Ongoing Ykcol (Locky) campaign

Published: 2017-09-20
Last Updated: 2017-09-20 19:12:20 UTC
by Renato Marinho (Version: 1)
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Today I noticed a high amount of e-mails on my honeypots with similar subject, body and attachment. It caught my attention . After inspecting the attachments and doing some analysis, it was not difficult to realize that those supposed “Status Invoice” messages were, indeed, part of an ongoing campaign pushing a Locky ransomware variant that is being called Ykcol (or Locky in reverse) due to the encrypted file extension (“.ykcol”).

In today’s phishing messages, I noticed an additional subject line “Your Payment” and “.rar” attachments instead of the “zip” ones seen two days ago based on a post from Bleeping Computer[1].

The threat flow of today’s campaign is very simple and can be seen in Figure 1.

Figure 1 – YKCOL Threat Flow


Indicators of compromise (IOCs)

From the samples I received, it was possible to identify 4 (four) different VBS samples, from which the following IOCs were extracted:


MD5 (20080920_239777.vbs) = a93845a2e5e4660fb673d949a1f69bc6
MD5 (20080920_387690.vbs) = 2a067fb838be5af230df6a51aa25ea08
MD5 (20080920_441014.vbs) = 638d0a50bf8a166ffed382b7f9935c4e
MD5 (20080920_860397.vbs) = 77482e00daafbb3cec934c98510f0e19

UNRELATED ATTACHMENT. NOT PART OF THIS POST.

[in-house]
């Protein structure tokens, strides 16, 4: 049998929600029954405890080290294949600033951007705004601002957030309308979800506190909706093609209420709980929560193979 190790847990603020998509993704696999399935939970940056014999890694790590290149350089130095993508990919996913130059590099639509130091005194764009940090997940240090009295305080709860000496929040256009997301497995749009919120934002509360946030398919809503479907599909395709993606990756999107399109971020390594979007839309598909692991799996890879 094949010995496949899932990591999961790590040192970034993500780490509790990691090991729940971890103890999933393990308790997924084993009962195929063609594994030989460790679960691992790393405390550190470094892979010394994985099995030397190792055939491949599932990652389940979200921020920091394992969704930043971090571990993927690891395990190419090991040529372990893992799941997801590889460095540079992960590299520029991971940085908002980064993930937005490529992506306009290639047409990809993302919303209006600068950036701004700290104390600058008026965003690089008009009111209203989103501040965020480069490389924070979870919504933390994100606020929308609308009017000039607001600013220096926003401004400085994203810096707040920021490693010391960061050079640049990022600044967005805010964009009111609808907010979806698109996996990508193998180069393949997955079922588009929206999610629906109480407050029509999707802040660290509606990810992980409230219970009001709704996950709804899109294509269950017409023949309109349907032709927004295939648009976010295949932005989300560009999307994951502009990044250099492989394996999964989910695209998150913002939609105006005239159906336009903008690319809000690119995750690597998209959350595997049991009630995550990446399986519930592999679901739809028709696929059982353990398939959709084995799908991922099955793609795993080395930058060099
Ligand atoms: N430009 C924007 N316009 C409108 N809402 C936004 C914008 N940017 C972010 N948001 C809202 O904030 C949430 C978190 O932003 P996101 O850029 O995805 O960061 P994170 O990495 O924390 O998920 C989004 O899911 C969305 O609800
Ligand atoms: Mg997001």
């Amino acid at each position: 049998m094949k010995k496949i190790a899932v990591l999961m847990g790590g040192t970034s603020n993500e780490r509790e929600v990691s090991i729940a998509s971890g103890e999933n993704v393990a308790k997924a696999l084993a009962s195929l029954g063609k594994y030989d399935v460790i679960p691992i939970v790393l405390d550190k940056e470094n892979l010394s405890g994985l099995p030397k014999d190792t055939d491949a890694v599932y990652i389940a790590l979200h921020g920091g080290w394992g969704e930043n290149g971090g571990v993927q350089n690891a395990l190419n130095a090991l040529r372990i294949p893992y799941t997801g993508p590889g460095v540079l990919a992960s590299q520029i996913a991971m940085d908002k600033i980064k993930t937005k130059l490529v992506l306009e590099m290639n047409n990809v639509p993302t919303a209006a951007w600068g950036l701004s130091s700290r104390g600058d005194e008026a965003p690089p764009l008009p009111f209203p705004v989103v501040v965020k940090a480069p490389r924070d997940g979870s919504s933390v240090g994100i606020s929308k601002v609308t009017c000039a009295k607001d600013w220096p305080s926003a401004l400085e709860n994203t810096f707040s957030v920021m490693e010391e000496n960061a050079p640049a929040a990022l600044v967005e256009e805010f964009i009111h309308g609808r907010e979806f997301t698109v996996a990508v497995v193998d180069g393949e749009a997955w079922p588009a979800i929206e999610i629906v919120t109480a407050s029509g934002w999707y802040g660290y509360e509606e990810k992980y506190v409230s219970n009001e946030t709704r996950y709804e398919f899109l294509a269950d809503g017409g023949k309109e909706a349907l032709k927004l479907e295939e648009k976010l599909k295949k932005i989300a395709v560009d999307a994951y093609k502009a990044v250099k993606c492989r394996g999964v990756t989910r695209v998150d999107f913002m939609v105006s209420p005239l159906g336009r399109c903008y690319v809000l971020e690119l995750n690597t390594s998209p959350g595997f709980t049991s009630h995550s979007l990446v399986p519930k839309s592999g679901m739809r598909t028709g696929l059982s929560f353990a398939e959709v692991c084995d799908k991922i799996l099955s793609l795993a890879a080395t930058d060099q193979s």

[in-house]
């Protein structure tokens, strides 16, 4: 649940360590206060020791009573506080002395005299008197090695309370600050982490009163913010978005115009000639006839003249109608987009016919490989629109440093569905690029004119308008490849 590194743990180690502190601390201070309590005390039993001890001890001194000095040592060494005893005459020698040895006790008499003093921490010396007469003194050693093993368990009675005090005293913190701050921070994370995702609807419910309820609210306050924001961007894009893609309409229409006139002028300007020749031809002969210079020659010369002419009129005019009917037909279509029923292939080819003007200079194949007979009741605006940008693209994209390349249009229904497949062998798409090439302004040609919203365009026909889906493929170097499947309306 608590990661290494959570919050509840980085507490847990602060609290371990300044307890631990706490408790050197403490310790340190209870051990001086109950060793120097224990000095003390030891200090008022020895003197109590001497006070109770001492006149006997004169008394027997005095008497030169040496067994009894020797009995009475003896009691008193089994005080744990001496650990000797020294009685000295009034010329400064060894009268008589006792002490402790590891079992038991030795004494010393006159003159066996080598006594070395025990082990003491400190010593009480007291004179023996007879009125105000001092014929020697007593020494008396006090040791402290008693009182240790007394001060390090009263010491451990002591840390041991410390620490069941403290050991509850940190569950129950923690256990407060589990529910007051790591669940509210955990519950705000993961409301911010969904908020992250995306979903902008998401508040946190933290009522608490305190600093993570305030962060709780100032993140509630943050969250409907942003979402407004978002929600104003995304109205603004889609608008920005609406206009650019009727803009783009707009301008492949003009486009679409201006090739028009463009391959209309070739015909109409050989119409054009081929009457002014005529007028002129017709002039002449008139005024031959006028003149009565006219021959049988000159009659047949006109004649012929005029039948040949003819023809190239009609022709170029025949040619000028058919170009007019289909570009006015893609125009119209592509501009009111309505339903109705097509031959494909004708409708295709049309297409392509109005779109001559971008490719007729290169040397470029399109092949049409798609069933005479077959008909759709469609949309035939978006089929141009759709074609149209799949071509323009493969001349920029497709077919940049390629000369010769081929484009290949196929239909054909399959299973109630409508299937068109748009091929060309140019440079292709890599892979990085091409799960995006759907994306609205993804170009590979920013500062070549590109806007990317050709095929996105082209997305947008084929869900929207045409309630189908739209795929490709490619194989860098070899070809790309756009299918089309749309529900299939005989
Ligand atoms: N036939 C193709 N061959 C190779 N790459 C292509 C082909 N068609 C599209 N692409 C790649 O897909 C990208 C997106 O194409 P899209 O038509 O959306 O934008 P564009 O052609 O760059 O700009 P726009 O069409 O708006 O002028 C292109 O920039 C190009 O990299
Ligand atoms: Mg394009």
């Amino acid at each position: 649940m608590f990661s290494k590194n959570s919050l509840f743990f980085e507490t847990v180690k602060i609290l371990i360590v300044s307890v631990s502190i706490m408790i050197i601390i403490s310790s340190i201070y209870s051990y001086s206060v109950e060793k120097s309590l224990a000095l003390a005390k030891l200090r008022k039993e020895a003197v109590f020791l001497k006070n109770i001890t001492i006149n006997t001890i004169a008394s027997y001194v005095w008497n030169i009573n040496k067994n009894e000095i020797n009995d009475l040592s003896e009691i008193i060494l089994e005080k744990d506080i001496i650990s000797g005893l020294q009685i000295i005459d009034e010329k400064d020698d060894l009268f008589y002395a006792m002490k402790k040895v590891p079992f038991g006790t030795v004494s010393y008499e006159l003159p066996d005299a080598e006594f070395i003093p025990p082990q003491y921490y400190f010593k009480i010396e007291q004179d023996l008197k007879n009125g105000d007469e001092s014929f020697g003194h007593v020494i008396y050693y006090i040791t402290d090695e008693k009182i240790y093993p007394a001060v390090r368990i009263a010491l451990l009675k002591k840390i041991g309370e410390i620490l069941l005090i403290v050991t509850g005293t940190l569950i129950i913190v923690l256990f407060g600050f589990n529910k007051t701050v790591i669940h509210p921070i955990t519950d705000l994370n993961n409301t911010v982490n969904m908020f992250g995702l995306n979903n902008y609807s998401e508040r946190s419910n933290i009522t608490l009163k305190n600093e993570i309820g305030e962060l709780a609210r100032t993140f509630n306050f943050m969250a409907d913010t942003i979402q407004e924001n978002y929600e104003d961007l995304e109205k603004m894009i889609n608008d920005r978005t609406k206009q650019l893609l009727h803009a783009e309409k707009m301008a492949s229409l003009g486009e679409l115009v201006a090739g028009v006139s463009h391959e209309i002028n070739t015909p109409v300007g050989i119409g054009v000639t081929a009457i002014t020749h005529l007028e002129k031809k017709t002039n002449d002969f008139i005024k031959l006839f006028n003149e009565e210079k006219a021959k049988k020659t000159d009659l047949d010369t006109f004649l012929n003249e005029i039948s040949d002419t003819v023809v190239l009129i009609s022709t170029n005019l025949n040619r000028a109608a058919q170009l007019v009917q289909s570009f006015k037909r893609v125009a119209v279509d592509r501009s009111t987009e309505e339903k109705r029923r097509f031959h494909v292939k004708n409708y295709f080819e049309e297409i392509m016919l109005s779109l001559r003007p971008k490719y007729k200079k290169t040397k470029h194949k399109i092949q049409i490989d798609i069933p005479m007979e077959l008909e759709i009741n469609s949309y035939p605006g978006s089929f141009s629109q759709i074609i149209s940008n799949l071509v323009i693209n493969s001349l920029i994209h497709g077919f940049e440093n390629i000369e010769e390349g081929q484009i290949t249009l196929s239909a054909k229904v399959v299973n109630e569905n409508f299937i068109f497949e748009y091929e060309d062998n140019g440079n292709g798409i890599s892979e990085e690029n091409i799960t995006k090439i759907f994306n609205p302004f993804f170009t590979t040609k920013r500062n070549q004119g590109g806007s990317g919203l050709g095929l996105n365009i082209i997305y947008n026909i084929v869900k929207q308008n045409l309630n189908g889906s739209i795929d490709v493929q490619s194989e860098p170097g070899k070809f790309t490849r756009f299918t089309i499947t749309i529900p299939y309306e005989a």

MD5 (RSkfsNR7*) = 83be007cb41eec07e5ae8270cf98a7a6

* Although I tried to manipulate the HTTP POST request changing the parameter “UA-CPU: AMD64” to other architectures, the binary offered by the server in response was the same.




All e-mails were sent by “ordering” @ some domain, like: or with a message like the following one:


Could you please let me know the status of the attached invoice? I
appreciate your help!

Best regards,

Final words


Something that caught my attention during YKCOL VBS analysis was that the scripts were not obfuscated and contained lots of code unrelated to malicious activities or C&C communication. As seen in Figure 2, we can see a random function called Anim2UniBall that is not called by the script:


Figure 2 – Random code snippet


Searching for this code snippet, I could find many similarities with a gaming framework called OpenARC [2], a clone of a 20 years old game called “Attack, Retrieve, Capture”.

Games apart, not obfuscating and including random code would be a strategy to evade anti-malware euristics? Or maybe trying to trick someone that do not carefully read the code to execute it?



Renato Marinho
Morphus Labs| LinkedIn|Twitter

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